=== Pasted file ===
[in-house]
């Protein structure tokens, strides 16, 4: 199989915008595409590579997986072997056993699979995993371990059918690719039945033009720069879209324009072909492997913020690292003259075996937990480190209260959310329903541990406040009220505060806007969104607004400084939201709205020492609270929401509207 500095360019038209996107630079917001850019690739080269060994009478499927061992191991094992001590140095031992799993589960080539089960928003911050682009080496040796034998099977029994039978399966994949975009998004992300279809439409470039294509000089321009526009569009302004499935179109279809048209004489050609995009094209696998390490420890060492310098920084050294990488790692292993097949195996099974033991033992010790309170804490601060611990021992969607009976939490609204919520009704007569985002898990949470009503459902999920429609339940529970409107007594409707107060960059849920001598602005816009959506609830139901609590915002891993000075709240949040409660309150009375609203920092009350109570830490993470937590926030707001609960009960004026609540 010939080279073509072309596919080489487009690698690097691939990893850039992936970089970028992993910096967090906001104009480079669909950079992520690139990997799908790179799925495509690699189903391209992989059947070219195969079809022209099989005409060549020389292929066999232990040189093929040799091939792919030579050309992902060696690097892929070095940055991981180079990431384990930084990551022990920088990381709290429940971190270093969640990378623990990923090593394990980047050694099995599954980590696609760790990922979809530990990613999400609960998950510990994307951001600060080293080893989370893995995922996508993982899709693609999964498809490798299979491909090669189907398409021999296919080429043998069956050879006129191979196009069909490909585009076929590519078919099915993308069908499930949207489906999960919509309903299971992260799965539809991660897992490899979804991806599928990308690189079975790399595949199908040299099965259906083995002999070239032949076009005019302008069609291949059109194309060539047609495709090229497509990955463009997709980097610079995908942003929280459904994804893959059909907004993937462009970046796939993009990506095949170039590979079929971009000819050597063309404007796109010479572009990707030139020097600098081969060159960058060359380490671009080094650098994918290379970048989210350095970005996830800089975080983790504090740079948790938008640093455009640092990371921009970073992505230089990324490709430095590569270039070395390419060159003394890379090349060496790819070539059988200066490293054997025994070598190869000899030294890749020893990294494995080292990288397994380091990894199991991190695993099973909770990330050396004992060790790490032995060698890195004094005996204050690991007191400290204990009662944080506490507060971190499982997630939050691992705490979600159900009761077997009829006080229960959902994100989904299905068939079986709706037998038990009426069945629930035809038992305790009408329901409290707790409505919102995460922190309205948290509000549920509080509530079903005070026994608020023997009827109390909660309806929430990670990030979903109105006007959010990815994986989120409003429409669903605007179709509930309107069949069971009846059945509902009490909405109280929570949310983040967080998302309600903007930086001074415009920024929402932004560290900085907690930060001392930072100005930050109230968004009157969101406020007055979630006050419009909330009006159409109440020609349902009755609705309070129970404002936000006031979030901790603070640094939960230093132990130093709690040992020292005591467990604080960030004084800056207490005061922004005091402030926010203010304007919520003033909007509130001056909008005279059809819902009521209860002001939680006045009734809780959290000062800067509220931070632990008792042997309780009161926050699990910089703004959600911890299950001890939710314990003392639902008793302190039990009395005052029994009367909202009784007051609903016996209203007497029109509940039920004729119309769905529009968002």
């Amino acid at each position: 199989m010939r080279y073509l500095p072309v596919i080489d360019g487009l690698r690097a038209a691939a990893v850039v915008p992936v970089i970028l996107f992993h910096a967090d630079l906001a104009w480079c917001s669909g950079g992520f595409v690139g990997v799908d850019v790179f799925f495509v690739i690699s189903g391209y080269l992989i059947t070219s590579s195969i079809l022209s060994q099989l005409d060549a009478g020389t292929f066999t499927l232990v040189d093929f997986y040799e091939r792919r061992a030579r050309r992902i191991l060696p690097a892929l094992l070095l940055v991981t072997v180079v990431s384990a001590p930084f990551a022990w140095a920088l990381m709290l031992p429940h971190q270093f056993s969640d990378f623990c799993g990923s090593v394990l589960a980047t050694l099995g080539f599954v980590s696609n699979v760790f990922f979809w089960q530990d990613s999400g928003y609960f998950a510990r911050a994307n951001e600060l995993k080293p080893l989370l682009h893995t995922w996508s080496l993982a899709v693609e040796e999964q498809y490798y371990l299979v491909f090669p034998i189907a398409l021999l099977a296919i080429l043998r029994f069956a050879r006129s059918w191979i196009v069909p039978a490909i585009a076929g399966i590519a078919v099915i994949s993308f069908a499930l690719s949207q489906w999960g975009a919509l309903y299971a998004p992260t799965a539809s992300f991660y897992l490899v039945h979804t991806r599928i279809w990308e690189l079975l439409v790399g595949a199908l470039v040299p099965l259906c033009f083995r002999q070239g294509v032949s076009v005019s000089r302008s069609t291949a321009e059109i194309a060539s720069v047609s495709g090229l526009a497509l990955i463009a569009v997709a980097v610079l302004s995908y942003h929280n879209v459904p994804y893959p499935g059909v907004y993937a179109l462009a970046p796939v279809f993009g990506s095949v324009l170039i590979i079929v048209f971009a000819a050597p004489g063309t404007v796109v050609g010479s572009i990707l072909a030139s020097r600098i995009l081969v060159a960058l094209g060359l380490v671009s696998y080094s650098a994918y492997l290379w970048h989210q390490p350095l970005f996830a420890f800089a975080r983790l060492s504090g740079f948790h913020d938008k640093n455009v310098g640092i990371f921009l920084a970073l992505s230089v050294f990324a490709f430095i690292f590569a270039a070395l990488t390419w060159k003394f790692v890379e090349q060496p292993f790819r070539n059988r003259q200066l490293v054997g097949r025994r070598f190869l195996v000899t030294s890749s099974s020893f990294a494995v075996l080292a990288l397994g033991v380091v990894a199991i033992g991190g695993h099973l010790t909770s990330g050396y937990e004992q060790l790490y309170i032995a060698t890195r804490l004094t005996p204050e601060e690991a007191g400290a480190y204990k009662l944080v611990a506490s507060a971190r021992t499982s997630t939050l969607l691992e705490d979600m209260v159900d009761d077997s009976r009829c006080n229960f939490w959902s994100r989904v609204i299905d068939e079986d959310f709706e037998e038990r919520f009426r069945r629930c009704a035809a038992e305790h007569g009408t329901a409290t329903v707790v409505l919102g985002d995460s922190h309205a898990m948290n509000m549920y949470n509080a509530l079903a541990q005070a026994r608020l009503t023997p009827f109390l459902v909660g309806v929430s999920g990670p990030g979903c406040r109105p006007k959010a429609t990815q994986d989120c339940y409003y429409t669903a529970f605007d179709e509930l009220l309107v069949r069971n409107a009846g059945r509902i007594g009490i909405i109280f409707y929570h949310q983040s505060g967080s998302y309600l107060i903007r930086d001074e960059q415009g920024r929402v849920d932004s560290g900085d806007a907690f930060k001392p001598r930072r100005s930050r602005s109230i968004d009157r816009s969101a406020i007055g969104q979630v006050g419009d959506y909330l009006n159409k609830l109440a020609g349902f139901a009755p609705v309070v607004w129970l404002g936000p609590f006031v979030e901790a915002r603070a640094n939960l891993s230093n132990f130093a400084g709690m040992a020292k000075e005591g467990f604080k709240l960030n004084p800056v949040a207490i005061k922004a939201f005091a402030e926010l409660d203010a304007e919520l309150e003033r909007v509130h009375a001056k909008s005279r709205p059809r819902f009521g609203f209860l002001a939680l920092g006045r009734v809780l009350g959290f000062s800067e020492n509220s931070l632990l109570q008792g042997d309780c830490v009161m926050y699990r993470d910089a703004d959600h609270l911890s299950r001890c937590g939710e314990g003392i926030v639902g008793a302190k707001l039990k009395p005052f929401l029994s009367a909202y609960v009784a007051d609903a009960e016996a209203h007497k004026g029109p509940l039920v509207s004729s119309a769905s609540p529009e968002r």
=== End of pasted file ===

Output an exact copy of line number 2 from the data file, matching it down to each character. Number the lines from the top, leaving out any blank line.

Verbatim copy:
């Protein structure tokens, strides 16, 4: 199989915008595409590579997986072997056993699979995993371990059918690719039945033009720069879209324009072909492997913020690292003259075996937990480190209260959310329903541990406040009220505060806007969104607004400084939201709205020492609270929401509207 500095360019038209996107630079917001850019690739080269060994009478499927061992191991094992001590140095031992799993589960080539089960928003911050682009080496040796034998099977029994039978399966994949975009998004992300279809439409470039294509000089321009526009569009302004499935179109279809048209004489050609995009094209696998390490420890060492310098920084050294990488790692292993097949195996099974033991033992010790309170804490601060611990021992969607009976939490609204919520009704007569985002898990949470009503459902999920429609339940529970409107007594409707107060960059849920001598602005816009959506609830139901609590915002891993000075709240949040409660309150009375609203920092009350109570830490993470937590926030707001609960009960004026609540 010939080279073509072309596919080489487009690698690097691939990893850039992936970089970028992993910096967090906001104009480079669909950079992520690139990997799908790179799925495509690699189903391209992989059947070219195969079809022209099989005409060549020389292929066999232990040189093929040799091939792919030579050309992902060696690097892929070095940055991981180079990431384990930084990551022990920088990381709290429940971190270093969640990378623990990923090593394990980047050694099995599954980590696609760790990922979809530990990613999400609960998950510990994307951001600060080293080893989370893995995922996508993982899709693609999964498809490798299979491909090669189907398409021999296919080429043998069956050879006129191979196009069909490909585009076929590519078919099915993308069908499930949207489906999960919509309903299971992260799965539809991660897992490899979804991806599928990308690189079975790399595949199908040299099965259906083995002999070239032949076009005019302008069609291949059109194309060539047609495709090229497509990955463009997709980097610079995908942003929280459904994804893959059909907004993937462009970046796939993009990506095949170039590979079929971009000819050597063309404007796109010479572009990707030139020097600098081969060159960058060359380490671009080094650098994918290379970048989210350095970005996830800089975080983790504090740079948790938008640093455009640092990371921009970073992505230089990324490709430095590569270039070395390419060159003394890379090349060496790819070539059988200066490293054997025994070598190869000899030294890749020893990294494995080292990288397994380091990894199991991190695993099973909770990330050396004992060790790490032995060698890195004094005996204050690991007191400290204990009662944080506490507060971190499982997630939050691992705490979600159900009761077997009829006080229960959902994100989904299905068939079986709706037998038990009426069945629930035809038992305790009408329901409290707790409505919102995460922190309205948290509000549920509080509530079903005070026994608020023997009827109390909660309806929430990670990030979903109105006007959010990815994986989120409003429409669903605007179709509930309107069949069971009846059945509902009490909405109280929570949310983040967080998302309600903007930086001074415009920024929402932004560290900085907690930060001392930072100005930050109230968004009157969101406020007055979630006050419009909330009006159409109440020609349902009755609705309070129970404002936000006031979030901790603070640094939960230093132990130093709690040992020292005591467990604080960030004084800056207490005061922004005091402030926010203010304007919520003033909007509130001056909008005279059809819902009521209860002001939680006045009734809780959290000062800067509220931070632990008792042997309780009161926050699990910089703004959600911890299950001890939710314990003392639902008793302190039990009395005052029994009367909202009784007051609903016996209203007497029109509940039920004729119309769905529009968002």